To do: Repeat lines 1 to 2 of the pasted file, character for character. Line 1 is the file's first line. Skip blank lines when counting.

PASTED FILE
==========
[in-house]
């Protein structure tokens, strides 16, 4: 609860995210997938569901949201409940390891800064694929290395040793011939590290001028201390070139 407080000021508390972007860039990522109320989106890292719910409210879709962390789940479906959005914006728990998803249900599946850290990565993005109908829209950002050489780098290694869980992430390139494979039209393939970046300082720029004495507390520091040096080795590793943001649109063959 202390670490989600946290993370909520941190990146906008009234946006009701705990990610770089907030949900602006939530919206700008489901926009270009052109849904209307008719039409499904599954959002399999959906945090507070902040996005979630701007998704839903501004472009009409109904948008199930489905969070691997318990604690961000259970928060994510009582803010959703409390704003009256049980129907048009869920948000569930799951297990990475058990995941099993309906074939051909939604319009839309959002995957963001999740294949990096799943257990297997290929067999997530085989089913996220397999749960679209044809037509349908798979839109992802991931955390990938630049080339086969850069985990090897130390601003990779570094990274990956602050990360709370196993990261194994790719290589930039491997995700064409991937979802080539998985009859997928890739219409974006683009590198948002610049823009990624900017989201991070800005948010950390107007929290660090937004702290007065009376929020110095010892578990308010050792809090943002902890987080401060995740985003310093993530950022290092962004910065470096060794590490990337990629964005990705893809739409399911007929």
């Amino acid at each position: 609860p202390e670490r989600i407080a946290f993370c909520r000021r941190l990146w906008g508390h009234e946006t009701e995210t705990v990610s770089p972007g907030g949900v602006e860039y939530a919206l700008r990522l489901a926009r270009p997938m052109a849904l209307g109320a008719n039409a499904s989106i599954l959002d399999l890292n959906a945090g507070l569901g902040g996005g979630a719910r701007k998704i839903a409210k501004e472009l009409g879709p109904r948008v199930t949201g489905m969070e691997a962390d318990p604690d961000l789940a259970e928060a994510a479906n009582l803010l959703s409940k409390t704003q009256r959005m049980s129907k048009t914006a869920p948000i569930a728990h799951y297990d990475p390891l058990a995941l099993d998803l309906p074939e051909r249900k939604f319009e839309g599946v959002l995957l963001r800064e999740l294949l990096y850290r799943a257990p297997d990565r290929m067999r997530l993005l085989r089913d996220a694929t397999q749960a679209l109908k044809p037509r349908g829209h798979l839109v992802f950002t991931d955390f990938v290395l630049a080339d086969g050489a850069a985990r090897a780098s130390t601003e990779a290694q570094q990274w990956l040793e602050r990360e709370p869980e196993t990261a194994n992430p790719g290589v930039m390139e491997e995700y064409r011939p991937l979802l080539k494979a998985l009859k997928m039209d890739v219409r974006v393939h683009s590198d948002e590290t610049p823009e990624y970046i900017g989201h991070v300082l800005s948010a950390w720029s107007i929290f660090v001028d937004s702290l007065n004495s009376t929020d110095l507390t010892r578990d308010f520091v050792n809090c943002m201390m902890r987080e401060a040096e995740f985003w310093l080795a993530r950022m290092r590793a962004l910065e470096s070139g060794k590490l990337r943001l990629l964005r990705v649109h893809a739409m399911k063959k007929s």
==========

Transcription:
[in-house]
């Protein structure tokens, strides 16, 4: 609860995210997938569901949201409940390891800064694929290395040793011939590290001028201390070139 407080000021508390972007860039990522109320989106890292719910409210879709962390789940479906959005914006728990998803249900599946850290990565993005109908829209950002050489780098290694869980992430390139494979039209393939970046300082720029004495507390520091040096080795590793943001649109063959 202390670490989600946290993370909520941190990146906008009234946006009701705990990610770089907030949900602006939530919206700008489901926009270009052109849904209307008719039409499904599954959002399999959906945090507070902040996005979630701007998704839903501004472009009409109904948008199930489905969070691997318990604690961000259970928060994510009582803010959703409390704003009256049980129907048009869920948000569930799951297990990475058990995941099993309906074939051909939604319009839309959002995957963001999740294949990096799943257990297997290929067999997530085989089913996220397999749960679209044809037509349908798979839109992802991931955390990938630049080339086969850069985990090897130390601003990779570094990274990956602050990360709370196993990261194994790719290589930039491997995700064409991937979802080539998985009859997928890739219409974006683009590198948002610049823009990624900017989201991070800005948010950390107007929290660090937004702290007065009376929020110095010892578990308010050792809090943002902890987080401060995740985003310093993530950022290092962004910065470096060794590490990337990629964005990705893809739409399911007929």